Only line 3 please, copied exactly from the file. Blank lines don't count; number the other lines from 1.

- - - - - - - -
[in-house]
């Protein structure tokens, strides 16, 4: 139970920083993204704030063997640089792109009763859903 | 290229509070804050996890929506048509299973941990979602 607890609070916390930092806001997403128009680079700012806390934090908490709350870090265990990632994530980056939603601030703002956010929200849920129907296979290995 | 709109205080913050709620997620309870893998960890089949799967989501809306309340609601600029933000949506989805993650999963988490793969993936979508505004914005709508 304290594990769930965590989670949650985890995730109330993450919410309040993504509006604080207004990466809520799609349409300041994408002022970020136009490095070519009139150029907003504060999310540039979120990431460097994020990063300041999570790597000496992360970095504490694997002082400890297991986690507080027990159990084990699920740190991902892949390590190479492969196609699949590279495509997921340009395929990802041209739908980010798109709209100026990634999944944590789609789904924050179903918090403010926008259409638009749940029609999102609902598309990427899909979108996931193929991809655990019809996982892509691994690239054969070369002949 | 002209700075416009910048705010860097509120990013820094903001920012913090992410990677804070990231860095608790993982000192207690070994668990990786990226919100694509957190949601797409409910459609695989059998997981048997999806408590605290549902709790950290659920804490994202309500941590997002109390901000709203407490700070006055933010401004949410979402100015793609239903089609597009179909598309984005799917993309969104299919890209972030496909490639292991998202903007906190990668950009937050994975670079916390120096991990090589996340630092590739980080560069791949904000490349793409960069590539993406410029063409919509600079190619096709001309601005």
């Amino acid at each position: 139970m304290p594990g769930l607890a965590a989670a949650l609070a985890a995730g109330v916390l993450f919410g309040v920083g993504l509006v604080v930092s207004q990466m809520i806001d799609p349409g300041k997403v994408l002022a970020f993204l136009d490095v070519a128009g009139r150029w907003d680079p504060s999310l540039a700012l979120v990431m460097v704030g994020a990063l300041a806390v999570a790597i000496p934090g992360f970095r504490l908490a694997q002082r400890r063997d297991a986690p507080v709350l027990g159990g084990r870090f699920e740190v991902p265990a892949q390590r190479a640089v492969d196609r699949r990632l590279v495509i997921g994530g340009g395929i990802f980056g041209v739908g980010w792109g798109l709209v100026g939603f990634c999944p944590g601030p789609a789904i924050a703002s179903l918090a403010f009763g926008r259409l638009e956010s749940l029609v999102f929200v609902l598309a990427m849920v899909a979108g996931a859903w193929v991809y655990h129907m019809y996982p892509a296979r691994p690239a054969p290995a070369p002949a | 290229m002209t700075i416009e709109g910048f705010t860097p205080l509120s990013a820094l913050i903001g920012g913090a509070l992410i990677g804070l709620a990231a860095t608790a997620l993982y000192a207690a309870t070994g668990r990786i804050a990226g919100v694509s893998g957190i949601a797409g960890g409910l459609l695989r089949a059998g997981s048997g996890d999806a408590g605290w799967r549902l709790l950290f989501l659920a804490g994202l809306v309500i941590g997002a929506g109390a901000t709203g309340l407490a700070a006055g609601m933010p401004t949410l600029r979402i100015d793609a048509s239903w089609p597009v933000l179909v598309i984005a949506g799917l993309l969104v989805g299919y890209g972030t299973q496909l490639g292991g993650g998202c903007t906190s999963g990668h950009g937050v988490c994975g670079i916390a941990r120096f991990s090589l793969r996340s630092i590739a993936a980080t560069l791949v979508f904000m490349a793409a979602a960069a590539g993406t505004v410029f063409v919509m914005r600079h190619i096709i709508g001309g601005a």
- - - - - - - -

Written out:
């Amino acid at each position: 139970m304290p594990g769930l607890a965590a989670a949650l609070a985890a995730g109330v916390l993450f919410g309040v920083g993504l509006v604080v930092s207004q990466m809520i806001d799609p349409g300041k997403v994408l002022a970020f993204l136009d490095v070519a128009g009139r150029w907003d680079p504060s999310l540039a700012l979120v990431m460097v704030g994020a990063l300041a806390v999570a790597i000496p934090g992360f970095r504490l908490a694997q002082r400890r063997d297991a986690p507080v709350l027990g159990g084990r870090f699920e740190v991902p265990a892949q390590r190479a640089v492969d196609r699949r990632l590279v495509i997921g994530g340009g395929i990802f980056g041209v739908g980010w792109g798109l709209v100026g939603f990634c999944p944590g601030p789609a789904i924050a703002s179903l918090a403010f009763g926008r259409l638009e956010s749940l029609v999102f929200v609902l598309a990427m849920v899909a979108g996931a859903w193929v991809y655990h129907m019809y996982p892509a296979r691994p690239a054969p290995a070369p002949a | 290229m002209t700075i416009e709109g910048f705010t860097p205080l509120s990013a820094l913050i903001g920012g913090a509070l992410i990677g804070l709620a990231a860095t608790a997620l993982y000192a207690a309870t070994g668990r990786i804050a990226g919100v694509s893998g957190i949601a797409g960890g409910l459609l695989r089949a059998g997981s048997g996890d999806a408590g605290w799967r549902l709790l950290f989501l659920a804490g994202l809306v309500i941590g997002a929506g109390a901000t709203g309340l407490a700070a006055g609601m933010p401004t949410l600029r979402i100015d793609a048509s239903w089609p597009v933000l179909v598309i984005a949506g799917l993309l969104v989805g299919y890209g972030t299973q496909l490639g292991g993650g998202c903007t906190s999963g990668h950009g937050v988490c994975g670079i916390a941990r120096f991990s090589l793969r996340s630092i590739a993936a980080t560069l791949v979508f904000m490349a793409a979602a960069a590539g993406t505004v410029f063409v919509m914005r600079h190619i096709i709508g001309g601005a």